• Many of our shark bites are from Bull Sharks. They like to hunt and spawn in shallow water. We also have a huge amount of smaller sharks; blacktips, nurse and lemon. Step into some of those during a feeding frenzy and…

        I know this because I was fly-fishing in the salt once and a school of blacktips chased a couple of mullet under my kayak, where they caught them. At the time I was fishing from a surfski, it was osum.

  3. That was quite interesting…I have seen articles and seen videos of the Japanese chefs making the puffer fish dish …. Seriously why eat something knowing that it could be poisonous and that we are trusting someones culinary skill in shielding us from the poison !!!


    • I have no idea! I can’t imagine sitting down to a meal knowing it might kill me (I wonder if they make you pay beforehand?)

  4. Suddenly my very picky eating habits don’t seem like such a bad idea…

  5. Okay, this is awesome! I’m really glad I stopped by! So many interesting facts about the humble blue-ringed octopus and similar deadly creatures!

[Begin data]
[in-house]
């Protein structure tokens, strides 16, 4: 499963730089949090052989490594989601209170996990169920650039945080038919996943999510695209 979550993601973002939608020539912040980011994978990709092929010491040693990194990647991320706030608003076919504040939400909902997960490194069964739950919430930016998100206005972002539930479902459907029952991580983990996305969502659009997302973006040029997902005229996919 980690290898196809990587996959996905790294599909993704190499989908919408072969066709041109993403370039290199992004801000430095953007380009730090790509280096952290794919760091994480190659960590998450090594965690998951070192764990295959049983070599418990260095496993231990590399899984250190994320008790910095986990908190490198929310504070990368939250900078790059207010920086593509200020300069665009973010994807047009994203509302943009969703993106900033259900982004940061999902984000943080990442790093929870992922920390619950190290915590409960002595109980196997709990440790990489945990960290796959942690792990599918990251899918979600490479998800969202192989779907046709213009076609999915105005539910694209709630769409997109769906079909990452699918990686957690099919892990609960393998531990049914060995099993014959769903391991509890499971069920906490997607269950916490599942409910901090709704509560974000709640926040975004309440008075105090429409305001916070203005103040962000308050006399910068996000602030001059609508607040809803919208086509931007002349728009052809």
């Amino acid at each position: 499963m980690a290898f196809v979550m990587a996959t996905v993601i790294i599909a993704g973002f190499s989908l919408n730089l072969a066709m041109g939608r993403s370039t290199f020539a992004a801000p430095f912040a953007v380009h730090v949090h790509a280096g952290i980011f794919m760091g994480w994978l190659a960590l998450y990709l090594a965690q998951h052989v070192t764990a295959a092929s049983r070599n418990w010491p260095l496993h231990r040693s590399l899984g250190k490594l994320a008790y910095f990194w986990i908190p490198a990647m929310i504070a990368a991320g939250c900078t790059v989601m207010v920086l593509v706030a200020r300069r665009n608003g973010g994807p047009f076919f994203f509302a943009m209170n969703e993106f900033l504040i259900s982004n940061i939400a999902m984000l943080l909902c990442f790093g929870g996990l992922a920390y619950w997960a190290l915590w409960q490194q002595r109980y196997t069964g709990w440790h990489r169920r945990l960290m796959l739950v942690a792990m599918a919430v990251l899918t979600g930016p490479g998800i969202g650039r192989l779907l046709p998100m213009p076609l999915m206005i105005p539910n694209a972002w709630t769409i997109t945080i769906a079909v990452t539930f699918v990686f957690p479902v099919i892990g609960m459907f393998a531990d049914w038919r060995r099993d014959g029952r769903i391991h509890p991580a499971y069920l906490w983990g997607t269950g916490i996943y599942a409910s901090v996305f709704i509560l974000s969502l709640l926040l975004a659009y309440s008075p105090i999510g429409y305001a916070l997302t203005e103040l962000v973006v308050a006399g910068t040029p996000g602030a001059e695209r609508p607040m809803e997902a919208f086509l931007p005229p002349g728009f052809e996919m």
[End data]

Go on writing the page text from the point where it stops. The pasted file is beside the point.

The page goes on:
6. I tend to stay away from things that can kill me…

  7. People who deliberately eat puffer fish get limited sympathy from me. They were asking for trouble the minute they ordered it. Eat sushi – stay alive! 🙂

    In one of the Indiana Jones movies the intro scene was about a “fake death” by puffer fish. The person has later risen from the grave as you put it.

    • You know, one of the worst cases of food poisoning I’ve ever had was from sushi. Took me years before I’d eat it again (love it again now).

  8. Okay, a painless lethal bite is just not fair!

    Captain Cook’s account is fascinating. Not being able to tell light from heavy seems like such a strange symptom to me!

    • Imagine being bitten and not even knowing it? Captain Cook’s account of all his travels are really fascinating. I have just been to an exhibition (which I’ll post about after A to Z so won’t say much now) and I loved reading the excerpts from his and Joseph Bank’s diaries.